My typical day usually looks something like this: Wake up, eat breakfast, get the kids off to school, shower, get dressed (don’t forget the shoes), fill my water bottle, kiss my wife goodbye and then head to work. But instead of getting in the car and sitting in traffic for an hour, I just walk downstairs to my desk. Just as important, I try to stop working around the same time each day. And when I’m done working, I put the laptop to sleep and I don’t open it again for the rest of the night. Keeping a routine with discreet working hours is critical to balancing that work/life harmony.

A couple of times each day, I make a point to get away from my desk. Occasionally, I’ll work through lunch, eating at my desk. But most of the time I try to go upstairs and eat lunch in the kitchen, or meet a friend somewhere for lunch outside of the house. A couple of times each week, I’ll go to the gym to get some exercise, either in the morning before work or during lunch. Taking a couple of smaller breaks throughout the day — to walk the dog, check the mail or chat with my wife — is also helpful. I find these periodic breaks help clear my mind and give me the opportunity to fight against an otherwise sedentary mode of work.

One of the drawbacks of working remotely full-time is the potential to feel isolated from the rest of your team. To prevent this, it is important to be a proactive communicator. I make a point to check in with teammates daily and to be an active participant in group Slack chats. As often as possible, I turn a Slack text chat into a Slack video call instead. Hearing a coworker’s voice and seeing their face helps me feel like I’m in the same room. Also, don’t be afraid to have your video camera turned on – that’s one of the great benefits of the fast internet connections so many of us enjoy in today’s modern world, so take advantage of that “face time.”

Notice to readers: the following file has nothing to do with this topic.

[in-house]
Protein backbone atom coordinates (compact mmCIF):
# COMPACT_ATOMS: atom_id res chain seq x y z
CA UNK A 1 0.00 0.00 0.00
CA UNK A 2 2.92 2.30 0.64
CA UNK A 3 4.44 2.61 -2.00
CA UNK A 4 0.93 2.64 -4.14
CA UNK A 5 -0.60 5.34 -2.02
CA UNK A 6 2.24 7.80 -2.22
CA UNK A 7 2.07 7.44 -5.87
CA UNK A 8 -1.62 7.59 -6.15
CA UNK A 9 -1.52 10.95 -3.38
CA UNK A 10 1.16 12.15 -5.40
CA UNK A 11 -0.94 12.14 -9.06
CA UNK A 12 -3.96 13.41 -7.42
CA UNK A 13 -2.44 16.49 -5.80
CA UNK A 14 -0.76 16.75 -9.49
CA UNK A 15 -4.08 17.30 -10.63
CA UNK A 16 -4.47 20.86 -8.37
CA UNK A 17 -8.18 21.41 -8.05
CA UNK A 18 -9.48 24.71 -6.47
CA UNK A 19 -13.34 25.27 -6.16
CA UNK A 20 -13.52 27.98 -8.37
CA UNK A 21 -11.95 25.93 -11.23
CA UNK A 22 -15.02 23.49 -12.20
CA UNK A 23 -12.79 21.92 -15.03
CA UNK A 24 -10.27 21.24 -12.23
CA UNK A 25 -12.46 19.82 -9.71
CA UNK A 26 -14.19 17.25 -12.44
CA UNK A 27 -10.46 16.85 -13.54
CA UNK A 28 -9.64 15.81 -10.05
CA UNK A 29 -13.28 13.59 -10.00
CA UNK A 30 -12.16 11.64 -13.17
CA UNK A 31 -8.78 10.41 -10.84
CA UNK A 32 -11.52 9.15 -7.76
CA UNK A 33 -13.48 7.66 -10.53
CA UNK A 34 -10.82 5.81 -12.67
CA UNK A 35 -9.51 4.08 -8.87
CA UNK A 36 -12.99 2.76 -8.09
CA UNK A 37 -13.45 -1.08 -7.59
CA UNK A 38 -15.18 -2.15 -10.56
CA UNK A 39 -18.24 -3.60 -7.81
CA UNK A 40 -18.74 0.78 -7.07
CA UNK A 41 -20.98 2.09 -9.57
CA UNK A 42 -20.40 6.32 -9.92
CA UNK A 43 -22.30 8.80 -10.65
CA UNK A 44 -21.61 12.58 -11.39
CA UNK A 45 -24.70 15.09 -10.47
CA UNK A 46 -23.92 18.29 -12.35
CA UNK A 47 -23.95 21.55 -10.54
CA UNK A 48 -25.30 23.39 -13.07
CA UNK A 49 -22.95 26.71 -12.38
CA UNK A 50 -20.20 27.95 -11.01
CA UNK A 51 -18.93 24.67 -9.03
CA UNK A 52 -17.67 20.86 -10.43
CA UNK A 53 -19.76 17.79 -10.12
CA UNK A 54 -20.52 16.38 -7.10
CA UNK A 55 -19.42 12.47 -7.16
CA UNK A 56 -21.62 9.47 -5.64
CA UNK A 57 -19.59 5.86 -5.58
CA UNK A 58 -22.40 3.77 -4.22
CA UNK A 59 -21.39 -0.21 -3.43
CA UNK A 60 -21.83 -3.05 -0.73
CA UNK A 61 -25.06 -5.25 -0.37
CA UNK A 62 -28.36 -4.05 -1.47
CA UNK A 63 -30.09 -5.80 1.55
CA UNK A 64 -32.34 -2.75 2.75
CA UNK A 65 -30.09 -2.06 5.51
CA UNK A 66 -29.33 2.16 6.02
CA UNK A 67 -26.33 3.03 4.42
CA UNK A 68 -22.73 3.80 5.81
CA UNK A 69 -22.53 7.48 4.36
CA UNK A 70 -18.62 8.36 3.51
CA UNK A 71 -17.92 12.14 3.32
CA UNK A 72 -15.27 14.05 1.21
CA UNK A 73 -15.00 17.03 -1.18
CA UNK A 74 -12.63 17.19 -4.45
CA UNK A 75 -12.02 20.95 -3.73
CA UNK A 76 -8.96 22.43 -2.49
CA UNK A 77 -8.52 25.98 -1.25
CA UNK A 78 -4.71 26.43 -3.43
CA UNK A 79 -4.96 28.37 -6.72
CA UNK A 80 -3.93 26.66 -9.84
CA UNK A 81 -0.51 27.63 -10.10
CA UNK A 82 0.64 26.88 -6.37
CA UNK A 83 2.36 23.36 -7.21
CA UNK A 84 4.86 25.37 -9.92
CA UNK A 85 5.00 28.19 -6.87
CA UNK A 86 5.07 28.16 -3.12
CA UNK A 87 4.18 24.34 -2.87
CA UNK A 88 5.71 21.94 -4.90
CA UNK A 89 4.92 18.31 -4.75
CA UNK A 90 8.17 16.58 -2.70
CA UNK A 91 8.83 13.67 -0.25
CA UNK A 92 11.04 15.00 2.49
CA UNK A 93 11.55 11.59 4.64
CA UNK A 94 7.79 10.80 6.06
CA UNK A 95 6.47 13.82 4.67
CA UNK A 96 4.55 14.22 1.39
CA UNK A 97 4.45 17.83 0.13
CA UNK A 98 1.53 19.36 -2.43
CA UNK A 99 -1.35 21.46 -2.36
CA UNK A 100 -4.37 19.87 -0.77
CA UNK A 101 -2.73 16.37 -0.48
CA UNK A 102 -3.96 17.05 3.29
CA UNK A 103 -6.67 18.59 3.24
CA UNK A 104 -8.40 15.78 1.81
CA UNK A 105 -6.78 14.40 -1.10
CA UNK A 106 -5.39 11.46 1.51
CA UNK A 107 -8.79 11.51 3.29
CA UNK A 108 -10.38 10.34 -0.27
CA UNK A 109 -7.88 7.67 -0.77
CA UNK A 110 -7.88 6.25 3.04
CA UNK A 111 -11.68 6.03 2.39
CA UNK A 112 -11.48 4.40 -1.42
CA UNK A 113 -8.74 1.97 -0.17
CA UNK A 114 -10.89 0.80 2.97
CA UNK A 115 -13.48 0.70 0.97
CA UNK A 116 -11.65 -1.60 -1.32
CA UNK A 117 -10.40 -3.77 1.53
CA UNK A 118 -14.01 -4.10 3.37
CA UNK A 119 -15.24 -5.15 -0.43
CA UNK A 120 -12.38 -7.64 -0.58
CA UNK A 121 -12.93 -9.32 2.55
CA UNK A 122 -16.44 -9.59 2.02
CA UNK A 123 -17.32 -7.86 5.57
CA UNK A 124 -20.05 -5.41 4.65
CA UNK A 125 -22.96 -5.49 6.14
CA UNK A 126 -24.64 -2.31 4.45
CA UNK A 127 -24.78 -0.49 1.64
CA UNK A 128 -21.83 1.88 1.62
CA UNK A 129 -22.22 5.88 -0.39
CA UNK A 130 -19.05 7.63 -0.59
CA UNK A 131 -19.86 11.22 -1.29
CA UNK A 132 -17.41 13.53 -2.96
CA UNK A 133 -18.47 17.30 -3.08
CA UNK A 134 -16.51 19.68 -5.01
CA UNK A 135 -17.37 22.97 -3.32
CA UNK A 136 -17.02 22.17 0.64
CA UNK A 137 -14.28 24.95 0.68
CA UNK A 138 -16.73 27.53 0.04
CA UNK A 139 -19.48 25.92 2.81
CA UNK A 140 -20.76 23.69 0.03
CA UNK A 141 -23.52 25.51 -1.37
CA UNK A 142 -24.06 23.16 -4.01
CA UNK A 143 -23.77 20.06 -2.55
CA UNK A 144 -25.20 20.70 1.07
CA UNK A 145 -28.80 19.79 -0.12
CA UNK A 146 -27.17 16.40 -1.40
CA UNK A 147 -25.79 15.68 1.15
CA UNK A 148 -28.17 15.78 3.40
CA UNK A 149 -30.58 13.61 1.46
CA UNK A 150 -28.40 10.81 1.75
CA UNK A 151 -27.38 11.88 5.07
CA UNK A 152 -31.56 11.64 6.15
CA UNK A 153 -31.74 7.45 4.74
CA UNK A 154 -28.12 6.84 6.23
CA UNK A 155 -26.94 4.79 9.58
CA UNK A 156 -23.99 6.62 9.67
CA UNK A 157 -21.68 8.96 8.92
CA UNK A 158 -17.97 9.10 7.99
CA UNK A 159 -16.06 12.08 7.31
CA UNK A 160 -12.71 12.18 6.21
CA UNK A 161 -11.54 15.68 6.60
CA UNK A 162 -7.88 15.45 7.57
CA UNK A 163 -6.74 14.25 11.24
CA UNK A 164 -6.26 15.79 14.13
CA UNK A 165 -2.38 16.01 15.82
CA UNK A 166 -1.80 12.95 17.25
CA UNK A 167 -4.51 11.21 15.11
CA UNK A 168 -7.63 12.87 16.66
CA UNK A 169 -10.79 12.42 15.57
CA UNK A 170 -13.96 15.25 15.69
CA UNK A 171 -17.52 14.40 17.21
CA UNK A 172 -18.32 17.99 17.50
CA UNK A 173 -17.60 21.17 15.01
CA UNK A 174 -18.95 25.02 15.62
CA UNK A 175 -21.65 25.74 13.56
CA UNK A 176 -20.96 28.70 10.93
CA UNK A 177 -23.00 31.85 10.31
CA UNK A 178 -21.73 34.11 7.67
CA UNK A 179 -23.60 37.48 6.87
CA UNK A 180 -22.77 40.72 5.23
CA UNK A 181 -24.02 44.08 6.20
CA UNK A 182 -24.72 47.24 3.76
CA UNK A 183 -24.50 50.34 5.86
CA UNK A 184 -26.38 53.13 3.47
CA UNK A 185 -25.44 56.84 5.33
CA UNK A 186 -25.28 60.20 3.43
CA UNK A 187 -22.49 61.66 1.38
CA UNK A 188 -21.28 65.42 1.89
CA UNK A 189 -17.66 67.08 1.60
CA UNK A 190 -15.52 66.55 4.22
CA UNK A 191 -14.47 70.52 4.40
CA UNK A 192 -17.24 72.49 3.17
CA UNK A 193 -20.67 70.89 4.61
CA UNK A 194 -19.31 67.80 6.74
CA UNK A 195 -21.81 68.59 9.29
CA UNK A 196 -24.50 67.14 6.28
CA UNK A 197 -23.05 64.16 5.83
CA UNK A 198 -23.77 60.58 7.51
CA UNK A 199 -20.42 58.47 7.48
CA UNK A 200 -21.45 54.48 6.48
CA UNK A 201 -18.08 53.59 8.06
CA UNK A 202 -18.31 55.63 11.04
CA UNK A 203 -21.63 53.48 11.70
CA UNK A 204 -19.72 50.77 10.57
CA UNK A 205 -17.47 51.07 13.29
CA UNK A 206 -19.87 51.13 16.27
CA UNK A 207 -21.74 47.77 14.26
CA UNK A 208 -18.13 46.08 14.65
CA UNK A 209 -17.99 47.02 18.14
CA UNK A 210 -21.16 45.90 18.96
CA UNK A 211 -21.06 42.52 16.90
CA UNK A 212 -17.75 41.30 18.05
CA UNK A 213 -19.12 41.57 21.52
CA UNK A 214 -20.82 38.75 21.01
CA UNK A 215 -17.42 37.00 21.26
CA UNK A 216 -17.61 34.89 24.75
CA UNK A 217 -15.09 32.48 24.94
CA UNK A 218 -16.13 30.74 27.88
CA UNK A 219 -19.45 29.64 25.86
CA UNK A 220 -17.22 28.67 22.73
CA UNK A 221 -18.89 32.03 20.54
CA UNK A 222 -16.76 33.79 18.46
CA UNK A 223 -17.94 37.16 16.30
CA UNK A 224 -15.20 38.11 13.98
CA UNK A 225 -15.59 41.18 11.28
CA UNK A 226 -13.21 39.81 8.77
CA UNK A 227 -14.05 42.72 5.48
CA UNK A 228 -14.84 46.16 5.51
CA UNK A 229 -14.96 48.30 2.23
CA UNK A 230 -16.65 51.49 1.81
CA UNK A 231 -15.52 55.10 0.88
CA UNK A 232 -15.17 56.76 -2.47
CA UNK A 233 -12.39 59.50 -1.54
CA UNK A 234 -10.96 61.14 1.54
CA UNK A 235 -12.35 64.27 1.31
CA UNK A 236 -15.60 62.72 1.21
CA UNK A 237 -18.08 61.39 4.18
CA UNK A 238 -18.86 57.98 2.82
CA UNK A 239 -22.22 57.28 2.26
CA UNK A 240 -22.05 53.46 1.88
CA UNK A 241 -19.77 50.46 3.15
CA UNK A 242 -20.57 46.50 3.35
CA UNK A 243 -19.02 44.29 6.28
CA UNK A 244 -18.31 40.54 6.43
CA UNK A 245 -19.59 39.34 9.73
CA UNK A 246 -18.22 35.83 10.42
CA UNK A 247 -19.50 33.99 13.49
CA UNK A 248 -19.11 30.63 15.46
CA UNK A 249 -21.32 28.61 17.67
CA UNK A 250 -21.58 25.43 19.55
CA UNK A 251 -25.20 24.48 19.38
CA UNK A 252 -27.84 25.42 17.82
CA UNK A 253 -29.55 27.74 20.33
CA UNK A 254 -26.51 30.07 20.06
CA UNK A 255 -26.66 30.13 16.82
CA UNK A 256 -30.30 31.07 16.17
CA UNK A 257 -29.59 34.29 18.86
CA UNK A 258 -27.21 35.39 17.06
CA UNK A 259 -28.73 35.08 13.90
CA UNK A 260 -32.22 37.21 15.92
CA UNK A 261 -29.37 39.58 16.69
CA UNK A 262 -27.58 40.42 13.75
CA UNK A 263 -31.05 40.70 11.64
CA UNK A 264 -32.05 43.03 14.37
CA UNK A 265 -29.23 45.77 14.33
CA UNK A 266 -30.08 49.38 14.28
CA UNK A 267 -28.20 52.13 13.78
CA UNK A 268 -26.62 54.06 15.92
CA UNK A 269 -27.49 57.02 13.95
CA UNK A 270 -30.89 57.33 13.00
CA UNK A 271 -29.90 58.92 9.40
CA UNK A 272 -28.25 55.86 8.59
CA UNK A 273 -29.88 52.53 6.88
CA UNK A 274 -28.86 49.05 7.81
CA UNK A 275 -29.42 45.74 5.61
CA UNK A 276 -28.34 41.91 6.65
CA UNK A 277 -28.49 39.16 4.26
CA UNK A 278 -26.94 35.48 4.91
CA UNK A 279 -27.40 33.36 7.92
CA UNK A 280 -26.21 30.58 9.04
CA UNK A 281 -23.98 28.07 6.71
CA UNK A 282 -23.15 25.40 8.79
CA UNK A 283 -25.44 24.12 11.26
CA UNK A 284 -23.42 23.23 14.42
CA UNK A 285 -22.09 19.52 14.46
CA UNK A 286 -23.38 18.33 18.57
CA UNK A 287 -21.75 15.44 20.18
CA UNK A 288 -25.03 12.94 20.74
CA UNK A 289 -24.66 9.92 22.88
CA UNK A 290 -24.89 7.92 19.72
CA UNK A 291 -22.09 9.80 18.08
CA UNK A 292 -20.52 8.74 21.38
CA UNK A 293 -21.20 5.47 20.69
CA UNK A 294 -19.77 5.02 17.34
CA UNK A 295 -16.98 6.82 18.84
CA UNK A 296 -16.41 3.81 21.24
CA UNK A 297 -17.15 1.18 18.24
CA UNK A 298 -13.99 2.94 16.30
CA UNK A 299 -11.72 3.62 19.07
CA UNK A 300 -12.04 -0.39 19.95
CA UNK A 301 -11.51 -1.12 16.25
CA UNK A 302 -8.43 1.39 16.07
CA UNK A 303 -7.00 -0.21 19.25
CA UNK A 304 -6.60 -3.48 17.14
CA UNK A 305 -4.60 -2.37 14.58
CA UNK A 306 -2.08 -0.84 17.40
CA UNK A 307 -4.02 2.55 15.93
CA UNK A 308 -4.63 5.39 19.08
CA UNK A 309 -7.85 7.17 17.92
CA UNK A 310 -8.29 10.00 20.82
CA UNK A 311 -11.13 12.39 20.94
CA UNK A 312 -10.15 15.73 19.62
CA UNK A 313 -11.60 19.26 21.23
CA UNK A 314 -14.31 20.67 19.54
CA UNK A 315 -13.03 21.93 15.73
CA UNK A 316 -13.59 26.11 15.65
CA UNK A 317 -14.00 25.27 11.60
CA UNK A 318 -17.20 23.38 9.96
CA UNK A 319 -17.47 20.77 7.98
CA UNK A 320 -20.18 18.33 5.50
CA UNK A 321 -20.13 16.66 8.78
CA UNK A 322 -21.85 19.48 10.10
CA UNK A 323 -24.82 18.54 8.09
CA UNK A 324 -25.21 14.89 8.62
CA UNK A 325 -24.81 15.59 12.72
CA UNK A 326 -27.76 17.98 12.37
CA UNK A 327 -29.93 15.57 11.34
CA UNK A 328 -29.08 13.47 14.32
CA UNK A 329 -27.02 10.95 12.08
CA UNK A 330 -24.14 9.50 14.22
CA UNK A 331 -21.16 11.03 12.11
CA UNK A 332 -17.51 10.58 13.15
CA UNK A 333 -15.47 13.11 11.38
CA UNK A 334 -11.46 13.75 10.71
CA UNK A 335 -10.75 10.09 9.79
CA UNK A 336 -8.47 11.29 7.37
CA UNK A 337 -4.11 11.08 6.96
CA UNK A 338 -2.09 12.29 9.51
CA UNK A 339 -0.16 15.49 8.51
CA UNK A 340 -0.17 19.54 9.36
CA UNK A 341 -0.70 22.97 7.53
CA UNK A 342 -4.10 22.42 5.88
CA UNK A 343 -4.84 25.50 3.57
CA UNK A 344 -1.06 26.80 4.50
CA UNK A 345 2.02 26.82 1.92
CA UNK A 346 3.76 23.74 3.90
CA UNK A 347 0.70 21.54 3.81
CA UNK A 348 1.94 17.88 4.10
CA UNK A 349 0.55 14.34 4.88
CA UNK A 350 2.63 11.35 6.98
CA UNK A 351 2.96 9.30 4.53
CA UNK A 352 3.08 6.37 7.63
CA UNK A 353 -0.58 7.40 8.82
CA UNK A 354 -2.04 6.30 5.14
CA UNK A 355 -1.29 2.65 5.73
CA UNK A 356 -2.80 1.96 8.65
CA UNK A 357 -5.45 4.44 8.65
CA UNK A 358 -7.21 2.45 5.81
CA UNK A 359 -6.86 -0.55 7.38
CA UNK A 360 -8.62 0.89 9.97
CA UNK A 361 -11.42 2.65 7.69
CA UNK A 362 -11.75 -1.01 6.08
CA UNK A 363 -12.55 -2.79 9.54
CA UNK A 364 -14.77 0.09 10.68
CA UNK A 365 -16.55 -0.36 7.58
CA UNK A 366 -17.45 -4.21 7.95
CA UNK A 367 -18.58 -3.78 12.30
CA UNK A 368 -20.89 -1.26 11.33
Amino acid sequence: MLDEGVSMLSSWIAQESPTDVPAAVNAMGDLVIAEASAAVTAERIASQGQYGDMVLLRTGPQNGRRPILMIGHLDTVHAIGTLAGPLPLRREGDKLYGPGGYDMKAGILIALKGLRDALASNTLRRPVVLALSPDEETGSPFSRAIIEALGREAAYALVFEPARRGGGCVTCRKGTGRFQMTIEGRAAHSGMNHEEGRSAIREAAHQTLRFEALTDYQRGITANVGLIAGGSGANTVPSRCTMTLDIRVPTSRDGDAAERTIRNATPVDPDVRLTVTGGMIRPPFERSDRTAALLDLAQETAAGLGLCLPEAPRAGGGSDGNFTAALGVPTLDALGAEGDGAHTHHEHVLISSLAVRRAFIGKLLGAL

Remote Leadership

As a remote leader, good communication is key whether the people you’re managing sit in the desk next to you, or on another floor, or in another time zone. I’ve been fortunate to work remotely in a variety of roles and location arrangements — as a sole contributor and as a manager. Managing remotely is not that much different than leading a team on-site, it just takes a bit more work, since more deliberate communication is required. As a people manager and leader in the Marketing organization, I make a point to talk directly to each person on my team “face-to-face” every single day. Slack calling makes this seamless.

Remote leadership requires a more concerted effort to make your voice heard across the company. Some periodic travel may be required to supplement the day-to-day efforts of making yourself known. In a remote working situation, there is no such thing as too much communication.

The Bottom Line

When it comes to working remotely, the formula for success can be pretty simple, to be honest. A supportive company culture that supports highly engaged employees with top-notch technology doing work that matters in a comfortable environment — that formula works no matter who you are, what you do, or where you work.